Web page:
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Bik C. Chow, Thomas L. McKenzie and Lobo Louie

Physical activity engagement during physical education is important for many reasons, including developing physical fitness and movement skills and promoting health. Much more is known about physical activity in elementary than secondary schools. We examined physical activity and how it was influenced by instructor-related and environmental characteristics during 238 lessons taught by 65 physical education specialists in 30 randomly selected secondary schools in Hong Kong. Trained observers used SOFIT (System for Observing Fitness Instruction Time) in randomly selected grade 7–12 classes over a 6-month period. Results showed students engaged in moderate-to-vigorous physical activity (MVPA) about 35% of lesson time, a level similar to that found in U.S. elementary schools and short of the U.S. Healthy People 2010 objective of 50% engagement time. Multiple regression analyses found that six potentially modifiable variables contributed to 35% of the variability in lesson MVPA percent.

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Michalis Stylianou, Tiffany Kloeppel, Pamela Kulinna and Han van der Mars


This study was informed by the bodies of literature emphasizing the role of physical education in promoting physical activity (PA) and addressing teacher fidelity to curricular models.


The purpose of this study was to compare student PA levels, lesson context, and teacher PA promotion behavior among classes where teachers were using the Dynamic Physical Education (DPE) curricular model with low, moderate, and high fidelity.


Participants were 20 physical education teachers, and their 4th and 5th grade students. Each teacher was observed teaching three times during the study. Fidelity data were collected using a validated observation instrument. PA, lesson context, and teacher behavior data were collected using the System for Observing Fitness Instruction Time (SOFIT). Data analysis included descriptive statistics and group difference tests.


Significant differences among the three fidelity groups were identified in several items of the observation instrument. No significant moderate-to-vigorous PA or lesson context differences were found among the three groups. Students taught by teachers in the high fidelity group spent a significantly higher proportion of lesson time (7.5%) in vigorous PA than students taught by teachers in the low fidelity group. Teachers in the moderate and high fidelity groups spent a significantly higher proportion of lesson time promoting in-class PA than teachers in the low fidelity group.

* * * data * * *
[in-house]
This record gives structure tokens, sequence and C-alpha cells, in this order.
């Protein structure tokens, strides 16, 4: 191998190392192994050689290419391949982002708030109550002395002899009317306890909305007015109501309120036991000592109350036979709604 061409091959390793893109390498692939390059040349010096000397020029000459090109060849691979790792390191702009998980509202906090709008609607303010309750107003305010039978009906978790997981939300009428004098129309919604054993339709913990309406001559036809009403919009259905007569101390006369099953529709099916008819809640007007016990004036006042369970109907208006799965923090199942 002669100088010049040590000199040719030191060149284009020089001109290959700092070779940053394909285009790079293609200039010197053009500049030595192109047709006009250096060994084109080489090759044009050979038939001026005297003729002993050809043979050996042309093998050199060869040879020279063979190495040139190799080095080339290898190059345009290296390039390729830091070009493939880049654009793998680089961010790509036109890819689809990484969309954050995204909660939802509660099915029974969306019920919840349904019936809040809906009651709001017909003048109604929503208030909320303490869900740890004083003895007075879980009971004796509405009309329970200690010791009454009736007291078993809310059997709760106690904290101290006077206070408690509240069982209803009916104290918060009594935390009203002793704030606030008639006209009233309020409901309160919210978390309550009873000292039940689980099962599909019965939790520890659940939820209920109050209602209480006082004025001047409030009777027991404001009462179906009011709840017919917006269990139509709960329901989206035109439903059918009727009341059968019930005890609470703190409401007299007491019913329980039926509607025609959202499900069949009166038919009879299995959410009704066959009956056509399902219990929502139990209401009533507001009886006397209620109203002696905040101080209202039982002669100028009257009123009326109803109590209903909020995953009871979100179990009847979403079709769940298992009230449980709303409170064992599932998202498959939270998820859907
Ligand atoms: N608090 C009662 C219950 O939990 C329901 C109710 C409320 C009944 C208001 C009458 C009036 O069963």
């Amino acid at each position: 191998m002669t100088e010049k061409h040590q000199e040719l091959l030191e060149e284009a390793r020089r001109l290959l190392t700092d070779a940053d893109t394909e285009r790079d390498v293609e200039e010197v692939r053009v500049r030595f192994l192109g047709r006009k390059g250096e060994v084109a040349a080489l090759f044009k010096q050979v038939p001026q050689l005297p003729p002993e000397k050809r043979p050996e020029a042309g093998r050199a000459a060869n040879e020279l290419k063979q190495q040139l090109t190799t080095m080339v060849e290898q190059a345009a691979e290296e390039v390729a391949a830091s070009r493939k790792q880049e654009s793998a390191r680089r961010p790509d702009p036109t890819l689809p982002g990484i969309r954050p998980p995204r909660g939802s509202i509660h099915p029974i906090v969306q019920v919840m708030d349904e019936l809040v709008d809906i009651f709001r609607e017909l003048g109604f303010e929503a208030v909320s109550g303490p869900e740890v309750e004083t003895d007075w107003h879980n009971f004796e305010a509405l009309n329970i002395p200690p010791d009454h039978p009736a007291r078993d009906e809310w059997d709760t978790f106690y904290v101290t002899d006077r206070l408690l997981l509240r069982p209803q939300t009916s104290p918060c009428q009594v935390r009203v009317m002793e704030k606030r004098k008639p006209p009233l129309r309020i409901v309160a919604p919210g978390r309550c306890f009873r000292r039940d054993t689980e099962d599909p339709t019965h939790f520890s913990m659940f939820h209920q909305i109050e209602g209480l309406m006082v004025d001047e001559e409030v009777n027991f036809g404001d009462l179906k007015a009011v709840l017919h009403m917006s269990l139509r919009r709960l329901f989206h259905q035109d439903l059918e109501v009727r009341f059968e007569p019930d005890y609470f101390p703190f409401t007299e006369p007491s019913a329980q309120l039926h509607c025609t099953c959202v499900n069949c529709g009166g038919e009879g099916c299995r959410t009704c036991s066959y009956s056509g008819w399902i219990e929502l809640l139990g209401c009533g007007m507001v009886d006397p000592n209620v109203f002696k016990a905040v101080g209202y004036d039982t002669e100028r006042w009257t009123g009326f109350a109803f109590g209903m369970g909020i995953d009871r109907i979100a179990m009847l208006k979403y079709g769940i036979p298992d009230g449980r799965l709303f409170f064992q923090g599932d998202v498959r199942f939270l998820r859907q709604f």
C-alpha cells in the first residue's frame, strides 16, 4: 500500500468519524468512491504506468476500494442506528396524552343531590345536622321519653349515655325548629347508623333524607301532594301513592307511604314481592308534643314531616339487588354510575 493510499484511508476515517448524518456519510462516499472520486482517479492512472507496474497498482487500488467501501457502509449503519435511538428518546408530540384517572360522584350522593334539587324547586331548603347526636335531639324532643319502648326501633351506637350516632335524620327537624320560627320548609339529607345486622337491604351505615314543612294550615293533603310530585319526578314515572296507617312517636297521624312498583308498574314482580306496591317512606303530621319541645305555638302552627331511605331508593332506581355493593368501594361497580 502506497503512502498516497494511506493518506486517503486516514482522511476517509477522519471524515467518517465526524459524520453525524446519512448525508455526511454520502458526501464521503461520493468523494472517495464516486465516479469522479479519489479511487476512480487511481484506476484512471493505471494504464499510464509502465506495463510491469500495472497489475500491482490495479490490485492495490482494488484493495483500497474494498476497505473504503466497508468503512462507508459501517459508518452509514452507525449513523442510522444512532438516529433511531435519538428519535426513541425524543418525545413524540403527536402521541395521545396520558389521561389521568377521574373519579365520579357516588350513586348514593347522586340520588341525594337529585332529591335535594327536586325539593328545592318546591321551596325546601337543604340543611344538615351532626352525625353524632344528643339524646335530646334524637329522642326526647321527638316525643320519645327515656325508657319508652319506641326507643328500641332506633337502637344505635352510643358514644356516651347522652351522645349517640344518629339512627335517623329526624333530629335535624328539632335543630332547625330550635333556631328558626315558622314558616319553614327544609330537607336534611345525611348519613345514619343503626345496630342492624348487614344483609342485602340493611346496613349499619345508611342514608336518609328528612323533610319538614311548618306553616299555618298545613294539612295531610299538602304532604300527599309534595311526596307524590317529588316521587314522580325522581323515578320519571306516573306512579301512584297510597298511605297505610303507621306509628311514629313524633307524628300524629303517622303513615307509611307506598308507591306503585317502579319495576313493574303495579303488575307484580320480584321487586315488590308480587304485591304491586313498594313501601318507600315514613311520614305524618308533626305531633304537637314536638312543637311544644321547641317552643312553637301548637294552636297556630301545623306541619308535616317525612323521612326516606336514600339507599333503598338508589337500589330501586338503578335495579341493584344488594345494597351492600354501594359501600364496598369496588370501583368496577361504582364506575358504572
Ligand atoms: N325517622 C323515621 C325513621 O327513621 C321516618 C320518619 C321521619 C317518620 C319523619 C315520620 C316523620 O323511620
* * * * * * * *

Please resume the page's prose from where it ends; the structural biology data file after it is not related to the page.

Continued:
Fidelity of implementation to the DPE model had little impact on student PA. The findings of this study can inform future researchers about the methodological importance of examining teacher fidelity to curricular models and associated outcomes.

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Cindy H.P. Sit, Thomas L. McKenzie, John M.G. Lian and Alison McManus

This study compared physical education (PE) and recess in two markedly different special schools for children with mild intellectual disabilities; one school had a reputation for focusing on sports (High Sport Focus-HSF) and the other did not (Low Sport Focus-LSF). Data were collected in 24 PE classes and 48 recess periods using a validated observation system. During both PE and recess, HSF students engaged in physical activity (PA) at greater intensity levels, but LSF students accrued more total activity min. Differences in PA during PE between the schools were associated with both lesson context and teacher behavior. The results suggest written (e.g., scheduling) and unwritten policies within schools affect children’s activity levels.

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Gabriella M. McLoughlin, Kim C. Graber, Amelia M. Woods, Tom Templin, Mike Metzler and Naiman A. Khan

measure categorizes student activity, lesson context, and teacher interaction. Over the course of the study, 37 observations of lessons for grades K-8 were conducted. Physical education lessons were observed at random, with the consent of the physical education teachers, to ensure a naturalistic

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Jeffery Kurt Ward, Peter A. Hastie and Kamden Strunk

 al. ( 1995 ) and McKenzie, Marshall, Sallis, and Conway ( 2000 ), MVPA can vary based on gender, lesson context, lesson location (indoors or outside), teacher gender, and numerous other factors. However, a common finding from the aforementioned studies was MVPA typically under the recommended 50% of class

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Dean J. Kriellaars, John Cairney, Marco A.C. Bortoleto, Tia K.M. Kiez, Dean Dudley and Patrice Aubertin

, T.L. ( 2014 ). Physical activity in high school physical education: Impact of lesson context and class gender composition . Journal of Physical Activity and Health, 11 , 127 – 135 . PubMed ID: 23359370 doi:10.1123/jpah.2011-0334 10.1123/jpah.2011-0334 Spiegel , J.B. , & Parent , S

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Stephanie Truelove, Andrew M. Johnson, Shauna M. Burke and Patricia Tucker

.A. , Dahlstrom , V. , Stone , E.J. , . . . Harsha , D.W. ( 1995 ). Children’s activity levels and lesson context during third-grade physical education . Research Quarterly for Exercise and Sport, 66, 184 – 193 . PubMed ID: 7481079 doi: 10.1080/02701367.1995.10608832 McKenzie , T.L , Sallis , J